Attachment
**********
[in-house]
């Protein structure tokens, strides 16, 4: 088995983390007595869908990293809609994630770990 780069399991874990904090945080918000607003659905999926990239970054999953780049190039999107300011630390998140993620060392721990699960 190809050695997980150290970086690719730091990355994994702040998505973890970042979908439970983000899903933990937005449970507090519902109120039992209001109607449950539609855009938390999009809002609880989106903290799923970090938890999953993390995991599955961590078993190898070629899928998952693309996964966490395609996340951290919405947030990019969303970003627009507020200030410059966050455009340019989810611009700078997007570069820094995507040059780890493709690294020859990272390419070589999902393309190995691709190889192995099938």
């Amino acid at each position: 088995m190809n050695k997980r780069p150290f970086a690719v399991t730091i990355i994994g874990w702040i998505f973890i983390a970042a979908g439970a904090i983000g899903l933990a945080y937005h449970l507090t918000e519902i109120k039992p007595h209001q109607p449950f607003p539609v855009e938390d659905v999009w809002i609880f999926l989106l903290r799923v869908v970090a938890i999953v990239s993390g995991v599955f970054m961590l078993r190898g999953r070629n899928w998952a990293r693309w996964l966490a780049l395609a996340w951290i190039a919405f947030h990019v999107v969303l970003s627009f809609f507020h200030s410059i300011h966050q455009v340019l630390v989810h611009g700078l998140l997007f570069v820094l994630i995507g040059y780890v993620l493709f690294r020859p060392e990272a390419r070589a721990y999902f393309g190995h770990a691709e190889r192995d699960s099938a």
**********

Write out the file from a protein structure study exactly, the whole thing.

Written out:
[in-house]
């Protein structure tokens, strides 16, 4: 088995983390007595869908990293809609994630770990 780069399991874990904090945080918000607003659905999926990239970054999953780049190039999107300011630390998140993620060392721990699960 190809050695997980150290970086690719730091990355994994702040998505973890970042979908439970983000899903933990937005449970507090519902109120039992209001109607449950539609855009938390999009809002609880989106903290799923970090938890999953993390995991599955961590078993190898070629899928998952693309996964966490395609996340951290919405947030990019969303970003627009507020200030410059966050455009340019989810611009700078997007570069820094995507040059780890493709690294020859990272390419070589999902393309190995691709190889192995099938």
């Amino acid at each position: 088995m190809n050695k997980r780069p150290f970086a690719v399991t730091i990355i994994g874990w702040i998505f973890i983390a970042a979908g439970a904090i983000g899903l933990a945080y937005h449970l507090t918000e519902i109120k039992p007595h209001q109607p449950f607003p539609v855009e938390d659905v999009w809002i609880f999926l989106l903290r799923v869908v970090a938890i999953v990239s993390g995991v599955f970054m961590l078993r190898g999953r070629n899928w998952a990293r693309w996964l966490a780049l395609a996340w951290i190039a919405f947030h990019v999107v969303l970003s627009f809609f507020h200030s410059i300011h966050q455009v340019l630390v989810h611009g700078l998140l997007f570069v820094l994630i995507g040059y780890v993620l493709f690294r020859p060392e990272a390419r070589a721990y999902f393309g190995h770990a691709e190889r192995d699960s099938a």